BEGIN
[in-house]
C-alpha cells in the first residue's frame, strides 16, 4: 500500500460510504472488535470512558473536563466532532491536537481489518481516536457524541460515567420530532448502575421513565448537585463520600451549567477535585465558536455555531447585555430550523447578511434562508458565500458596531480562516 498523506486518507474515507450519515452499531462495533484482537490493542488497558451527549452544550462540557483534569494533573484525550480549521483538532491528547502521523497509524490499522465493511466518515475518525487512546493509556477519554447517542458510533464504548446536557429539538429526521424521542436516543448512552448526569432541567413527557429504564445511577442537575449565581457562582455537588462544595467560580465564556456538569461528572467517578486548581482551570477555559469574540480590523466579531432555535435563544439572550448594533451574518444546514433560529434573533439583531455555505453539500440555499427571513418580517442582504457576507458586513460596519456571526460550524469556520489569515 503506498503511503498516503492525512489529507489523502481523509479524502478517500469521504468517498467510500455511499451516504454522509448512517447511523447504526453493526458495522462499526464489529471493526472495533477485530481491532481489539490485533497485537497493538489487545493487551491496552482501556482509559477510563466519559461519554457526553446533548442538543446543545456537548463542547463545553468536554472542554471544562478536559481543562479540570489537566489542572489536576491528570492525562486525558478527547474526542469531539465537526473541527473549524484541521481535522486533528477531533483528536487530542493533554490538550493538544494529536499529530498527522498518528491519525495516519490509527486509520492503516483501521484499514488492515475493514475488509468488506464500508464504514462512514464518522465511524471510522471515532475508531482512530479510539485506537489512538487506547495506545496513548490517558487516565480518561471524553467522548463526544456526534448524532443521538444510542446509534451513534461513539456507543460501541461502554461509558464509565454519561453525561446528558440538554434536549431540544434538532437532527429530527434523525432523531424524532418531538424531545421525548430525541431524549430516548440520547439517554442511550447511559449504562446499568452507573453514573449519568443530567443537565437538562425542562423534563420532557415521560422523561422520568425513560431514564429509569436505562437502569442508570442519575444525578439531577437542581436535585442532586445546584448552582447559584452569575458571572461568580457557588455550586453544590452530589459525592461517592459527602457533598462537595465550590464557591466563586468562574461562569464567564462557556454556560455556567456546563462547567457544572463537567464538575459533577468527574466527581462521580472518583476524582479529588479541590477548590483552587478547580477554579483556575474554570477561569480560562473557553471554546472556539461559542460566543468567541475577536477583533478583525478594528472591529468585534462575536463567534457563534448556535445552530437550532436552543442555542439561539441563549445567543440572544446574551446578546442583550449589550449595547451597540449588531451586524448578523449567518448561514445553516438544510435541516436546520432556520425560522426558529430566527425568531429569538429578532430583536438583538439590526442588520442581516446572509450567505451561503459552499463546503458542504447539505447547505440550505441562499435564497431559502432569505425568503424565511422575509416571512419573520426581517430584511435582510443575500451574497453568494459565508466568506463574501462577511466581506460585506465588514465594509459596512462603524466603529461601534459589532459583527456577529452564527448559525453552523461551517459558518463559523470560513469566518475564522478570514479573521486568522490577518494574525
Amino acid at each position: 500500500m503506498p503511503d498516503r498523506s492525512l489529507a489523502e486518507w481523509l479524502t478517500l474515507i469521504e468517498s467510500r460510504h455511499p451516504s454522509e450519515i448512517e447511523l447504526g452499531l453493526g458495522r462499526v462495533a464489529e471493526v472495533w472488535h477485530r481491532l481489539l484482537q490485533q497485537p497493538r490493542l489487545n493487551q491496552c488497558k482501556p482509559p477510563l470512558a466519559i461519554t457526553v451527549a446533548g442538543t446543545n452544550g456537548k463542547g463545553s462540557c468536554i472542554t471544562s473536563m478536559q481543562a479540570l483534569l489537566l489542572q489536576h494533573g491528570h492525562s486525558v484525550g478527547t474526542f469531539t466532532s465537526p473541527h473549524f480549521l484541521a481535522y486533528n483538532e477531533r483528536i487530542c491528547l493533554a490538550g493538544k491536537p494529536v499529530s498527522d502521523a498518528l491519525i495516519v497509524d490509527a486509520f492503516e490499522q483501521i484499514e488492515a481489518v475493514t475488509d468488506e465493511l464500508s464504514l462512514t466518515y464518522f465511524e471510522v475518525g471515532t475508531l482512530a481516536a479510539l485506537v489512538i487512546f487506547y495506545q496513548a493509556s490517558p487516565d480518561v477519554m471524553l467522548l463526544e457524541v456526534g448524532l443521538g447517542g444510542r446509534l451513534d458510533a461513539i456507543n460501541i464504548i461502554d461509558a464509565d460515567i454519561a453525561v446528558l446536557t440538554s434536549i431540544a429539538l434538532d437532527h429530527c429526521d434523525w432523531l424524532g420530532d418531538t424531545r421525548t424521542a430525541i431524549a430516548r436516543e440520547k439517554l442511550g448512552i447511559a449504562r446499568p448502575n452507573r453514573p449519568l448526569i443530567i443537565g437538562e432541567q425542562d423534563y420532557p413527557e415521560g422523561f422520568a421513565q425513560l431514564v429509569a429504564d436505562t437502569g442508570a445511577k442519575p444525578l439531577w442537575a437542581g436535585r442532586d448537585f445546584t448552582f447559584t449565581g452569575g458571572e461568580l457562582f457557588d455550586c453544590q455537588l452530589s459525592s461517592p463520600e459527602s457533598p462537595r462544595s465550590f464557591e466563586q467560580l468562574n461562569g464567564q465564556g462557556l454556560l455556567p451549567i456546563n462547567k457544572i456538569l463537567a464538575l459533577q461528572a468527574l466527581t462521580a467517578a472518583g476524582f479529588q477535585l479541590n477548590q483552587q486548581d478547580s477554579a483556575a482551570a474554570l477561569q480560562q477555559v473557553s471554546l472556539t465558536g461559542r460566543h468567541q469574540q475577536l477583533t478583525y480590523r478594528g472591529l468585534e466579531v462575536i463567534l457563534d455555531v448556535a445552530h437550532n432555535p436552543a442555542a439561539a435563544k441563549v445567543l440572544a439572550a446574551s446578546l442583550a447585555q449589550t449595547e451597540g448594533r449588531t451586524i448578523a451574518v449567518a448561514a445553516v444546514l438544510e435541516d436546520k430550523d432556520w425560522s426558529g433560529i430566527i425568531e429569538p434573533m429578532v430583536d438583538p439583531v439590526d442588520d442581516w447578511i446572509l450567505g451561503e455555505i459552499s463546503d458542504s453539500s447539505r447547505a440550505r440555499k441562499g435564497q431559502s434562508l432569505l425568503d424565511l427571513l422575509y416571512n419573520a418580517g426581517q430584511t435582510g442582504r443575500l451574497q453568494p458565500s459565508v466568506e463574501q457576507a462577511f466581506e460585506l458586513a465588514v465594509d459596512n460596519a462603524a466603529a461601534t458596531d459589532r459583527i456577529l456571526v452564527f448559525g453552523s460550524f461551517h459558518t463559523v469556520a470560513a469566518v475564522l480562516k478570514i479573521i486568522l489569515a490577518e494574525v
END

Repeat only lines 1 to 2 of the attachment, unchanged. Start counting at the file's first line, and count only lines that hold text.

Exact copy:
[in-house]
C-alpha cells in the first residue's frame, strides 16, 4: 500500500460510504472488535470512558473536563466532532491536537481489518481516536457524541460515567420530532448502575421513565448537585463520600451549567477535585465558536455555531447585555430550523447578511434562508458565500458596531480562516 498523506486518507474515507450519515452499531462495533484482537490493542488497558451527549452544550462540557483534569494533573484525550480549521483538532491528547502521523497509524490499522465493511466518515475518525487512546493509556477519554447517542458510533464504548446536557429539538429526521424521542436516543448512552448526569432541567413527557429504564445511577442537575449565581457562582455537588462544595467560580465564556456538569461528572467517578486548581482551570477555559469574540480590523466579531432555535435563544439572550448594533451574518444546514433560529434573533439583531455555505453539500440555499427571513418580517442582504457576507458586513460596519456571526460550524469556520489569515 503506498503511503498516503492525512489529507489523502481523509479524502478517500469521504468517498467510500455511499451516504454522509448512517447511523447504526453493526458495522462499526464489529471493526472495533477485530481491532481489539490485533497485537497493538489487545493487551491496552482501556482509559477510563466519559461519554457526553446533548442538543446543545456537548463542547463545553468536554472542554471544562478536559481543562479540570489537566489542572489536576491528570492525562486525558478527547474526542469531539465537526473541527473549524484541521481535522486533528477531533483528536487530542493533554490538550493538544494529536499529530498527522498518528491519525495516519490509527486509520492503516483501521484499514488492515475493514475488509468488506464500508464504514462512514464518522465511524471510522471515532475508531482512530479510539485506537489512538487506547495506545496513548490517558487516565480518561471524553467522548463526544456526534448524532443521538444510542446509534451513534461513539456507543460501541461502554461509558464509565454519561453525561446528558440538554434536549431540544434538532437532527429530527434523525432523531424524532418531538424531545421525548430525541431524549430516548440520547439517554442511550447511559449504562446499568452507573453514573449519568443530567443537565437538562425542562423534563420532557415521560422523561422520568425513560431514564429509569436505562437502569442508570442519575444525578439531577437542581436535585442532586445546584448552582447559584452569575458571572461568580457557588455550586453544590452530589459525592461517592459527602457533598462537595465550590464557591466563586468562574461562569464567564462557556454556560455556567456546563462547567457544572463537567464538575459533577468527574466527581462521580472518583476524582479529588479541590477548590483552587478547580477554579483556575474554570477561569480560562473557553471554546472556539461559542460566543468567541475577536477583533478583525478594528472591529468585534462575536463567534457563534448556535445552530437550532436552543442555542439561539441563549445567543440572544446574551446578546442583550449589550449595547451597540449588531451586524448578523449567518448561514445553516438544510435541516436546520432556520425560522426558529430566527425568531429569538429578532430583536438583538439590526442588520442581516446572509450567505451561503459552499463546503458542504447539505447547505440550505441562499435564497431559502432569505425568503424565511422575509416571512419573520426581517430584511435582510443575500451574497453568494459565508466568506463574501462577511466581506460585506465588514465594509459596512462603524466603529461601534459589532459583527456577529452564527448559525453552523461551517459558518463559523470560513469566518475564522478570514479573521486568522490577518494574525